It’s almost fall, and the other day Olive said defiantly, “It’s not fair”
These two things seem unrelated, but they are one and the same, my friends. These two things – the sudden bite in the air in the early morning and late evening, and the rage-fits of a tiny dictator – are markers of the unrelenting marching forward of time. Winter becomes spring becomes summer becomes fall. Swollen bellies become babies become toddlers become hotly sassy almost-three-year-olds who are, by turn, infuriating and inspiring.
The other day Olive asked me while she was peeing, to put my hand in her pee. I started laughing and (obviously, I hope) refused. She was instantly plunged into a deep pit of despair, filled with heartbroken sobs and wails of Whyyyyy, mummy? Whyyyy are you not putting you hand in my pee?
They don’t cover THAT in parenting books. I think. I mean I’m just assuming because I haven’t actually read any parenting books (which may be why I now have a child into pee-games, actually, come to think of it).
My dad and I took Olive on two day hikes this past weekend. It was originally going to be a camping trip, but we took the aforementioned chill at night into consideration and decided it might not be the best idea to have her first camping experience be freezing in a tent. So! We headed out each day for the hills and took this little tyrant adventuring.
The first day was a bit iffy. Fifteen feet after we’d stepped out of the car she looked right into my eyes, “Mummy, I think my feet are tired.” she intoned, ominously. I managed to convince her to continue, and we carried on.
My dad was wearing the pack with our first aid kit, lunch supplies, etc. and thirty minutes into the hike, getting a tad frustrated with our glacial pace, he suggested I pick her up.
“Maddie, how about you just carry her for a bit?”
Oh! Oh, just carry her, you say? Just pick her up and carry her! Sure! I’ll just pick up this THIRTY-SEVEN POUND ball of squirming, stick-mongering, rock-hoarding kinetic energy and just CARRY her! No problem! Have I mentioned I love hiking?
We fared much better the second day. Whether it was a better sleep, a fuller tummy, a better understanding of what we were doing, or just a blessing from above, Olive was a boss on this hike. She walked the whole way herself, she listened intently as my dad pointed out the Indian Paintbrushes, Alberta roses, and thistles, she eagerly picked her way up rocky inclines and down steep embankments.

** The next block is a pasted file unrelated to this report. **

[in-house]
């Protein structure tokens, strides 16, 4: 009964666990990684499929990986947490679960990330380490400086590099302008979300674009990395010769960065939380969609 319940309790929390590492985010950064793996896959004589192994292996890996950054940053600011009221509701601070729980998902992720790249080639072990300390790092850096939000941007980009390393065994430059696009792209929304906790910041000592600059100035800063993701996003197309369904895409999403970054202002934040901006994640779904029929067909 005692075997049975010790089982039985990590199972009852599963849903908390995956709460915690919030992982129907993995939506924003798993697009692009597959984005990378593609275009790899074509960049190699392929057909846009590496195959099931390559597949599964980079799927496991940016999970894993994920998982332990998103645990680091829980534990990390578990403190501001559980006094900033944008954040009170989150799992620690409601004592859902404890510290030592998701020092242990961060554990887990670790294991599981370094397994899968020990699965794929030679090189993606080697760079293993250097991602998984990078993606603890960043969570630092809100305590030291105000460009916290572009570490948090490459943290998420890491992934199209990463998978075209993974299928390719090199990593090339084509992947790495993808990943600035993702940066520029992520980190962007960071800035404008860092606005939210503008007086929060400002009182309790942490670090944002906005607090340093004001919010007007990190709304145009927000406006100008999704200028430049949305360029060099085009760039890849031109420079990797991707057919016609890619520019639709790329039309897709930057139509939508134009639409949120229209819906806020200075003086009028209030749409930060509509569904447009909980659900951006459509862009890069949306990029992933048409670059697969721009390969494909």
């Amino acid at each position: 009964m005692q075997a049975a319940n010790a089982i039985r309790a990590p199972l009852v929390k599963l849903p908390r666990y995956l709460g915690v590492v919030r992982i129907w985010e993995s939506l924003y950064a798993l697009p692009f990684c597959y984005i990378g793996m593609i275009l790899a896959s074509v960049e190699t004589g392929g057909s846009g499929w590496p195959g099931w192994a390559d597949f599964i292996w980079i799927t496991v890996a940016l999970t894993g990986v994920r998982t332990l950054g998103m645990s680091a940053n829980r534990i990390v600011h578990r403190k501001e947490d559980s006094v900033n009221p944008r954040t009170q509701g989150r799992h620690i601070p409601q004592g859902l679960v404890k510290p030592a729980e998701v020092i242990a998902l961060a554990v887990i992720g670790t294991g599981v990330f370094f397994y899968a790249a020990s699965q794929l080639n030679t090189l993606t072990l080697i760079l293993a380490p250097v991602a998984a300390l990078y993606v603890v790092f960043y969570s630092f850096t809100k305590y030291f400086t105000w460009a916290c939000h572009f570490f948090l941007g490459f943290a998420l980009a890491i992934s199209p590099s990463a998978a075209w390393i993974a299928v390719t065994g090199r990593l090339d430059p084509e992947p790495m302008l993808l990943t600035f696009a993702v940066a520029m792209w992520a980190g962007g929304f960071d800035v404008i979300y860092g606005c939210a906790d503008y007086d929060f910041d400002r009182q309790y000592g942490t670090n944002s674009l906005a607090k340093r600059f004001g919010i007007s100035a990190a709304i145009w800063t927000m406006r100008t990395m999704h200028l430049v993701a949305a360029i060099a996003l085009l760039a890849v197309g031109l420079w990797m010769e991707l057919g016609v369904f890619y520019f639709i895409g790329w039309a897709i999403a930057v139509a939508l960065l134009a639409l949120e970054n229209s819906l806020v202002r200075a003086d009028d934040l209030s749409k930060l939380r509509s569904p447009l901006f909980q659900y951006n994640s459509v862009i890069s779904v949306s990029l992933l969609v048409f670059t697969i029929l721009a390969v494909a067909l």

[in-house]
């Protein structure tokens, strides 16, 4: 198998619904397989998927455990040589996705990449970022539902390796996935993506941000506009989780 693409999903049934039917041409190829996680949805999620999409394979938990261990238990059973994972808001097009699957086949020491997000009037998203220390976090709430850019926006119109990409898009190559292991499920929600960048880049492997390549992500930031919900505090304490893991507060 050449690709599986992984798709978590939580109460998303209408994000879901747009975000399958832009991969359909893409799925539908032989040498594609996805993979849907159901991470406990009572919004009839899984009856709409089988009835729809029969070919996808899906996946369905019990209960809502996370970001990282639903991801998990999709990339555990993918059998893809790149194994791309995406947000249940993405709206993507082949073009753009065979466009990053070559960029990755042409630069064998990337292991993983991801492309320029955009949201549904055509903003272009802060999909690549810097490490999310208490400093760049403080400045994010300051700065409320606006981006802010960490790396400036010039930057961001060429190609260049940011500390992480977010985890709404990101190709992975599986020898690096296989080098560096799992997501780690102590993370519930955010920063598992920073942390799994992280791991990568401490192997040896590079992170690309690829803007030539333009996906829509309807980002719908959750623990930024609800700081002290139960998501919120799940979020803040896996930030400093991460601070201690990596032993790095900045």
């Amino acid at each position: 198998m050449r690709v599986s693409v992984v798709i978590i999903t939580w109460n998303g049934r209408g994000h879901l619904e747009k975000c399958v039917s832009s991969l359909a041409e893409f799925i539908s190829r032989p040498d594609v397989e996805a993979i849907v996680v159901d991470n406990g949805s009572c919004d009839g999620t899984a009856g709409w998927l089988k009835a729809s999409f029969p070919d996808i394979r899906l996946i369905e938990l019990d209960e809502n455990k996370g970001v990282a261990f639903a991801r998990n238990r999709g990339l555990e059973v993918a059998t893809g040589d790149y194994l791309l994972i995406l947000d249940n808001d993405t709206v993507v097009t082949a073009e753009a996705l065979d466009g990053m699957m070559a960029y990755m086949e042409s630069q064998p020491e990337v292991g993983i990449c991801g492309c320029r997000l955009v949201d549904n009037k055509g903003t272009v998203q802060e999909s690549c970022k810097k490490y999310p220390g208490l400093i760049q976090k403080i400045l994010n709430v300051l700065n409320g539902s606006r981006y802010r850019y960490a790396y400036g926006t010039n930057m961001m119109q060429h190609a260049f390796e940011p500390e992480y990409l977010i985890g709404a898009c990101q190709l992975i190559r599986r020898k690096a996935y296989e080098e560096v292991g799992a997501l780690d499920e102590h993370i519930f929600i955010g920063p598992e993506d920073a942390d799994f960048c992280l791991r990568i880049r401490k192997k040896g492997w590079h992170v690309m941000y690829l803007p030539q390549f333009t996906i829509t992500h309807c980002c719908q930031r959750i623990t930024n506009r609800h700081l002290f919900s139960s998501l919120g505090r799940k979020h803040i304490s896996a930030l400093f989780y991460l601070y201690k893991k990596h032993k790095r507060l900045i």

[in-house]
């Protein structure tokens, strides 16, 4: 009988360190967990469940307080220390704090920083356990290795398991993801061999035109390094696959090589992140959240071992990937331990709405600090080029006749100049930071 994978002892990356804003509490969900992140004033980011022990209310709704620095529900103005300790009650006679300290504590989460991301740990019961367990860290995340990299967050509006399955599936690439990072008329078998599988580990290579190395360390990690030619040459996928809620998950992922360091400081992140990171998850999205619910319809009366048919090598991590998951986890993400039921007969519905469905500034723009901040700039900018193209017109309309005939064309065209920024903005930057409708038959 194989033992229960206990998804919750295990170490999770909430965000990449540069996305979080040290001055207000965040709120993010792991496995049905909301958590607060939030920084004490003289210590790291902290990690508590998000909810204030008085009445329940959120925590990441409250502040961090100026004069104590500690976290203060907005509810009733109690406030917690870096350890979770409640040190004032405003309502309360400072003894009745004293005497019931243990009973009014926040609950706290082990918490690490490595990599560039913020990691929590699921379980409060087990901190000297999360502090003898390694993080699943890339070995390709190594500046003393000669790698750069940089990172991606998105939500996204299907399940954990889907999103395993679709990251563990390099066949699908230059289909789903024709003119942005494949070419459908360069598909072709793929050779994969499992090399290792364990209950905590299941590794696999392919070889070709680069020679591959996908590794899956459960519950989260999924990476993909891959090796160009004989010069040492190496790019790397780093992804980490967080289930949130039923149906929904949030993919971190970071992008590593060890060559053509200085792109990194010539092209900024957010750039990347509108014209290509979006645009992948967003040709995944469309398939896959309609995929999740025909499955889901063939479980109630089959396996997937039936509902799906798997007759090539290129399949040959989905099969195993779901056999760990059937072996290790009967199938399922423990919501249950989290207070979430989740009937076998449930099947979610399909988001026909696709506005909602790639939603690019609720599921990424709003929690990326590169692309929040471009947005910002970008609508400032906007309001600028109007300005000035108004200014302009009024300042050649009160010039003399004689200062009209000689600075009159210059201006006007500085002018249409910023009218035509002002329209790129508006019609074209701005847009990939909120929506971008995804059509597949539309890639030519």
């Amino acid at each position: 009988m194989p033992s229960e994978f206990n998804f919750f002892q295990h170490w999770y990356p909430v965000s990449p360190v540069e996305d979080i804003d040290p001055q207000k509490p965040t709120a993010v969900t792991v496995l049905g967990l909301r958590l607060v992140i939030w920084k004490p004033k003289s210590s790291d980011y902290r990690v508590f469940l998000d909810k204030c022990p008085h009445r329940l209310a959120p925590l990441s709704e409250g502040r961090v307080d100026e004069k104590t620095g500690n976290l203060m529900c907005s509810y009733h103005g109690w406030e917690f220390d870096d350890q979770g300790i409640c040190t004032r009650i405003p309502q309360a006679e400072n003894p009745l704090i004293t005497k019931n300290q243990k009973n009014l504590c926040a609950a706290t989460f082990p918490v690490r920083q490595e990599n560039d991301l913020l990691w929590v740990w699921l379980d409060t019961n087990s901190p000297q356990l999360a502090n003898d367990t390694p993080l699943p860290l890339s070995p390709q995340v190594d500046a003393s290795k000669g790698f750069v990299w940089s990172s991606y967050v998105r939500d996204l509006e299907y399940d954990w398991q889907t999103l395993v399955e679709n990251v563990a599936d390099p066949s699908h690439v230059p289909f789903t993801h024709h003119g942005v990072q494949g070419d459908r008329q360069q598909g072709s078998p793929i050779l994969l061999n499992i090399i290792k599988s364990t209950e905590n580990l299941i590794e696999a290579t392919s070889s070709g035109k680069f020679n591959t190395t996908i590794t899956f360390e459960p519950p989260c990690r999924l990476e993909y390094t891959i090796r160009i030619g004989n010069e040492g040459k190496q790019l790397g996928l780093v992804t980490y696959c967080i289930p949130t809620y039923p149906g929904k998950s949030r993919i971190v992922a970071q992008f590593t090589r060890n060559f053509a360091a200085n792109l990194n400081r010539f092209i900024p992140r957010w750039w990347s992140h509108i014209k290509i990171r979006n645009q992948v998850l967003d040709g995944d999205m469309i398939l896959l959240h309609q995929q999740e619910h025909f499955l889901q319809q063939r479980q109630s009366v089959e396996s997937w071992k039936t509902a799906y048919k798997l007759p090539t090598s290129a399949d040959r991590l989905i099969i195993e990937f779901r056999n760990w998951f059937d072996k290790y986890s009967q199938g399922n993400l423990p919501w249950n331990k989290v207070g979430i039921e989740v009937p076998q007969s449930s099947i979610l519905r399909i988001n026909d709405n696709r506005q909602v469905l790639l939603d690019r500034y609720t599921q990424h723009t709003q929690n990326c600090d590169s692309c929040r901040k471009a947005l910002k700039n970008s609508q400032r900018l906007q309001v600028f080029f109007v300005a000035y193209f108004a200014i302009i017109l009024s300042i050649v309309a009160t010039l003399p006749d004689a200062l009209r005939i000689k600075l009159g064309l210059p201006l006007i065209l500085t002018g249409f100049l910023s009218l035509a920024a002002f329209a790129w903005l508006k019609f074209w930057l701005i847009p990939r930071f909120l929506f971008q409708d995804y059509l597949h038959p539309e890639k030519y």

I hated these hikes as a teenager. I was sullen, surly, and unappreciative. In response to my dad’s enthusiastic appreciation of the towering mountain range in front of us I once responded, no joke, “Whatever, Dad. It’s just a pile of rocks!”
But this time it was fun – I know. I don’t even know who I am anymore. The slowed down pace suited me just fine and seeing Olive absorbing all of this information like an eager little sponge was nothing short of incredible. It was a good lesson to re-visit things I think I know about myself. Question them, test them. Allow for the possibility that I’m not the same person (thank god) I was at 15.
Last night I dreamed that I was flossing my teeth and my left front tooth fell out. I stared at it and remember thinking, “Oh fuck, oh fuck. Not again. Not again!” I’ve had these teeth-falling-out dreams a few times before, and they’re always terrible. Sure enough, four more teeth fell out, and I walked around panicked and trying to find help, with the loose teeth clicking around in my mouth like tic-tacs. My family drove me to the States to find a dentist. They were talking and laughing in the front seat while I tried not to get swallowed by my anxiety in the back.
I mean, WHAT? Who the hell has dreams like this?! Dreams like this are called nightmares, and they should be outlawed. I woke up in a cold sweat and promptly started chugging coffee, hoping to slingshot myself into my day, forget that strange dream space and move on to something better.
These, my friends, are called “coping skills”. I hope you’re taking notes 😉